2 Samuel 18:33
And the king was much moved, and went up to the chamber over the gate, and wept: and as he went, thus he said, O my son Absalom, my son, my son Absalom! would God I had died for thee, O Absalom, my son, my son!
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(33) Was much moved.—David’s grief was not merely that of a father for his first-born son, but for that son slain in the very act of outrageous sin. His sorrow, too, may have gained poignancy from the thought—which must often have come to him during the progress of this rebellion—that all this sin and wrong took its occasion from his own great sin. Yet David was criminally weak at this crisis in allowing the feelings of the father completely to outweigh the duties of the monarch.

18:19-33 By directing David to give God thanks for his victory, Ahimaaz prepared him for the news of his son's death. The more our hearts are fixed and enlarged, in thanksgiving to God for our mercies, the better disposed we shall be to bear with patience the afflictions mixed with them. Some think David's wish arose from concern about Absalom's everlasting state; but he rather seems to have spoken without due thought. He is to be blamed for showing so great fondness for a graceless son. Also for quarrelling with Divine justice. And for opposing the justice of the nation, which, as king, he had to administer, and which ought to be preferred before natural affection. The best men are not always in a good frame; we are apt to over-grieve for what we over-loved. But while we learn from this example to watch and pray against sinful indulgence, or neglect of our children, may we not, in David, perceive a shadow of the Saviour's love, who wept over, prayed for, and even suffered death for mankind, though vile rebels and enemies.There is not in the whole of the Old Testament a passage of deeper pathos than this. Compare Luke 19:41. In the Hebrew Bible this verse commences the nineteenth chapter. The King James Version follows the Greek and Latin versions. 24-32. David sat between the two gates—that is, in the tower-house on the wall that overhung the gate of Mahanaim. Near it was a watchtower, on which a sentinel was posted, as in times of war, to notify every occurrence. The delicacy of Ahimaaz' communication was made up by the unmistakable plainness of Cushi's. The death of Absalom was a heavy trial, and it is impossible not to sympathize with the outburst of feeling by which David showed that all thoughts of the victory he had won as a king were completely sunk in the painful loss he had sustained as a father. The extraordinary ardor and strength of his affection for this worthless son break out in the redundancy and vehemence of his mournful ejaculations. Went up to the chamber over the gate; retiring himself from all men and business, that he might wholly give up himself to lamentation.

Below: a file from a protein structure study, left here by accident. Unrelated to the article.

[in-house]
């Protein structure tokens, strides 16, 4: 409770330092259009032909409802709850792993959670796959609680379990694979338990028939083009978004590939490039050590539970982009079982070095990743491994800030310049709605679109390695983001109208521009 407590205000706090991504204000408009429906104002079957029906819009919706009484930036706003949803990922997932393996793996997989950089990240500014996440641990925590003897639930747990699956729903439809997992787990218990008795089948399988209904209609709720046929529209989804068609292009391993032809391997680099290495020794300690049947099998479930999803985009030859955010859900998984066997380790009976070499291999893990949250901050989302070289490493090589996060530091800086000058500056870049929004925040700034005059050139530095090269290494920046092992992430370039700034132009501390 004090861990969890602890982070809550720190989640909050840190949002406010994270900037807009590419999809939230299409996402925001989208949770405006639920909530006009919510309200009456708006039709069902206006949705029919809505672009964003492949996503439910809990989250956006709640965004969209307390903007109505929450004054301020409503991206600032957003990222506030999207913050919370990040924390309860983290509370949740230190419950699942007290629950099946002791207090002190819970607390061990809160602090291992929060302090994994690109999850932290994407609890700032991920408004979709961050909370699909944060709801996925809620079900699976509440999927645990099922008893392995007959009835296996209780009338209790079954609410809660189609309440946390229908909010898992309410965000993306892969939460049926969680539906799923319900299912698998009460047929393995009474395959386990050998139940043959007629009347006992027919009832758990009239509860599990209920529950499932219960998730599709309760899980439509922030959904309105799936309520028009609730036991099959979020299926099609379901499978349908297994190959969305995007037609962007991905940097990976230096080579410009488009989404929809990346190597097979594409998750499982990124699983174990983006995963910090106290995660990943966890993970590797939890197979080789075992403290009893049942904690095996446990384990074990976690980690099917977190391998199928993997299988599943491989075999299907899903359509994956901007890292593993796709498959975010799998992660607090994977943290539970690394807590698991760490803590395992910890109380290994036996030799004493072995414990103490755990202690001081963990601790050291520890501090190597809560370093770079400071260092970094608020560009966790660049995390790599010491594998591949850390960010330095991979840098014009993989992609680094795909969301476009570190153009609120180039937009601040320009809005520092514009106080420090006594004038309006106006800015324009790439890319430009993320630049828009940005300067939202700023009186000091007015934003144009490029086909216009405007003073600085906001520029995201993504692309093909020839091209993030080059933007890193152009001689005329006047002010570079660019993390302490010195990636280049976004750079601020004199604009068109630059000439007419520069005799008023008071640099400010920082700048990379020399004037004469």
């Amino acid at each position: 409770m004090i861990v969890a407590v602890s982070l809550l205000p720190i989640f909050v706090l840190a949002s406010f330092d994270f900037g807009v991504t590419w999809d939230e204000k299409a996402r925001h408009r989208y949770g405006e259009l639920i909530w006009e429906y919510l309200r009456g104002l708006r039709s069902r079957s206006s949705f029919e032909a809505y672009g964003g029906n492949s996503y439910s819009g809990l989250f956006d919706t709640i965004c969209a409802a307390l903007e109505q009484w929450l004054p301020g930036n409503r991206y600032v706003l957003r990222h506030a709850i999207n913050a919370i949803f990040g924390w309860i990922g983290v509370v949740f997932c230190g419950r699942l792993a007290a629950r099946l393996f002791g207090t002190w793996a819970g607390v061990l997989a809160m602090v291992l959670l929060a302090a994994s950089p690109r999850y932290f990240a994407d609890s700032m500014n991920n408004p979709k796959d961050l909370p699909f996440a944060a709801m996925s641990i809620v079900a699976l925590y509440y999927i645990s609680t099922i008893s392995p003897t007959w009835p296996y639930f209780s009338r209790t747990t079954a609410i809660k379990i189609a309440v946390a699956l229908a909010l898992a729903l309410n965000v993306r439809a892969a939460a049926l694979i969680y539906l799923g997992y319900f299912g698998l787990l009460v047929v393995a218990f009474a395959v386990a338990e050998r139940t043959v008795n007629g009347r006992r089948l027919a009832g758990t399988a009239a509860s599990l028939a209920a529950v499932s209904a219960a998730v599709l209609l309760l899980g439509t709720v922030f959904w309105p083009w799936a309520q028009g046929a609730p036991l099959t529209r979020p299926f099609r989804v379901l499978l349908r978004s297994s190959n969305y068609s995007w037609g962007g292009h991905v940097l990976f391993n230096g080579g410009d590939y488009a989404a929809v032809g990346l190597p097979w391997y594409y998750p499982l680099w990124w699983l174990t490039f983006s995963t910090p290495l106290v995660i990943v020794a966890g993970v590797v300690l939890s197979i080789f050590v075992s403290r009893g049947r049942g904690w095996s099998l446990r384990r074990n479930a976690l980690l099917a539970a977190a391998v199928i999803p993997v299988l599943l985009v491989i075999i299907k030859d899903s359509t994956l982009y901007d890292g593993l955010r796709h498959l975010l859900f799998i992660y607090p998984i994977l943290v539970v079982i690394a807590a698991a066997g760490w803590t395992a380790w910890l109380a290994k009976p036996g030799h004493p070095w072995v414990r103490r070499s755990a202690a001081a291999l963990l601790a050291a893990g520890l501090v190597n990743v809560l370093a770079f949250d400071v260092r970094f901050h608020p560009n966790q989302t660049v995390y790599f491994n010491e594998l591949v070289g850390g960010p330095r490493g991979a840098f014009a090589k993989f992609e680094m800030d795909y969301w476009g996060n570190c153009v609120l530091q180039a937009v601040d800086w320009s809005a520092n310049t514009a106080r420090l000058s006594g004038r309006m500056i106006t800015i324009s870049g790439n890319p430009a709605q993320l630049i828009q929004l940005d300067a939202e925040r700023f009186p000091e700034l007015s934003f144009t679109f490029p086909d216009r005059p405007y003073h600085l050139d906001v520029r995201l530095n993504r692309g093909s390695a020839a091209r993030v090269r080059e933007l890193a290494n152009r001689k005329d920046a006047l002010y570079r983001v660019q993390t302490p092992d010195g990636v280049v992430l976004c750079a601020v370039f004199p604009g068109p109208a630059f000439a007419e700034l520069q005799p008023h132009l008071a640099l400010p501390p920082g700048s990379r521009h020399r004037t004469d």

David might speak thus from a deep sense of his eternal state, because he died in his sins, without the least testimony of repentance, and because David himself had by his own sins been the unhappy instrument and occasion of his son’s death.

And the king was much moved,.... His affections were moved, his passions were stirred up; he was greatly troubled, distressed, and grieved:

and went up to the chamber over the gate, and wept; got out of sight and company as soon as he could; as his own dwelling was at some distance, he made haste to the chamber in the watchtower, over the gate of the city, where the watchman was, to vent his grief; and could not suppress it till he got thither: